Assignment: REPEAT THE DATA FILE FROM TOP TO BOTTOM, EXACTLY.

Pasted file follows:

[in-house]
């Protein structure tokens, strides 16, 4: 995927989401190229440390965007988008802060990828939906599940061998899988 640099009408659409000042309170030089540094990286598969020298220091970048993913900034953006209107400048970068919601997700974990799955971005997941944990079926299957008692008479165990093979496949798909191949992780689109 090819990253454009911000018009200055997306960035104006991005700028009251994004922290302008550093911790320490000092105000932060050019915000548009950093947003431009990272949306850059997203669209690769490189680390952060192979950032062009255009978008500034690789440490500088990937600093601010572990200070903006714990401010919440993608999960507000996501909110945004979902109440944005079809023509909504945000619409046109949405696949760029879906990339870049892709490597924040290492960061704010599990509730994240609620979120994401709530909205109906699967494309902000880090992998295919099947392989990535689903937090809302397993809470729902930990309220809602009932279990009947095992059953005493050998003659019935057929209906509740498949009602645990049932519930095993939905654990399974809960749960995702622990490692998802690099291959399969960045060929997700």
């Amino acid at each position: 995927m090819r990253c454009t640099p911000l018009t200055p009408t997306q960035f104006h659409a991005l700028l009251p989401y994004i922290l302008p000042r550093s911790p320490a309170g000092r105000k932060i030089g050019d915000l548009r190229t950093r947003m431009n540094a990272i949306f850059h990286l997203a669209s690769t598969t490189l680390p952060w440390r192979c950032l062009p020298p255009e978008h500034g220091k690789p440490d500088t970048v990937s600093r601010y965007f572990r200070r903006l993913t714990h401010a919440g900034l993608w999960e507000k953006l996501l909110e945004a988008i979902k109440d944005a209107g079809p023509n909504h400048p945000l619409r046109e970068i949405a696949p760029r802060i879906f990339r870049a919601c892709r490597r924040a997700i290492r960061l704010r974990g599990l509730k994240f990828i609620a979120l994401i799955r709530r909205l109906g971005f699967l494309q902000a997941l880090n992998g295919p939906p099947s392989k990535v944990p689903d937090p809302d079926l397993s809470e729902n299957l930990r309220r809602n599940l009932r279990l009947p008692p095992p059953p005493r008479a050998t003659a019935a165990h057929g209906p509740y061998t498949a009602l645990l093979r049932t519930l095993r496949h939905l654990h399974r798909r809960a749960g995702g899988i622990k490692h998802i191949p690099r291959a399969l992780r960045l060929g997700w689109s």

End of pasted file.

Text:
[in-house]
């Protein structure tokens, strides 16, 4: 995927989401190229440390965007988008802060990828939906599940061998899988 640099009408659409000042309170030089540094990286598969020298220091970048993913900034953006209107400048970068919601997700974990799955971005997941944990079926299957008692008479165990093979496949798909191949992780689109 090819990253454009911000018009200055997306960035104006991005700028009251994004922290302008550093911790320490000092105000932060050019915000548009950093947003431009990272949306850059997203669209690769490189680390952060192979950032062009255009978008500034690789440490500088990937600093601010572990200070903006714990401010919440993608999960507000996501909110945004979902109440944005079809023509909504945000619409046109949405696949760029879906990339870049892709490597924040290492960061704010599990509730994240609620979120994401709530909205109906699967494309902000880090992998295919099947392989990535689903937090809302397993809470729902930990309220809602009932279990009947095992059953005493050998003659019935057929209906509740498949009602645990049932519930095993939905654990399974809960749960995702622990490692998802690099291959399969960045060929997700």
């Amino acid at each position: 995927m090819r990253c454009t640099p911000l018009t200055p009408t997306q960035f104006h659409a991005l700028l009251p989401y994004i922290l302008p000042r550093s911790p320490a309170g000092r105000k932060i030089g050019d915000l548009r190229t950093r947003m431009n540094a990272i949306f850059h990286l997203a669209s690769t598969t490189l680390p952060w440390r192979c950032l062009p020298p255009e978008h500034g220091k690789p440490d500088t970048v990937s600093r601010y965007f572990r200070r903006l993913t714990h401010a919440g900034l993608w999960e507000k953006l996501l909110e945004a988008i979902k109440d944005a209107g079809p023509n909504h400048p945000l619409r046109e970068i949405a696949p760029r802060i879906f990339r870049a919601c892709r490597r924040a997700i290492r960061l704010r974990g599990l509730k994240f990828i609620a979120l994401i799955r709530r909205l109906g971005f699967l494309q902000a997941l880090n992998g295919p939906p099947s392989k990535v944990p689903d937090p809302d079926l397993s809470e729902n299957l930990r309220r809602n599940l009932r279990l009947p008692p095992p059953p005493r008479a050998t003659a019935a165990h057929g209906p509740y061998t498949a009602l645990l093979r049932t519930l095993r496949h939905l654990h399974r798909r809960a749960g995702g899988i622990k490692h998802i191949p690099r291959a399969l992780r960045l060929g997700w689109s």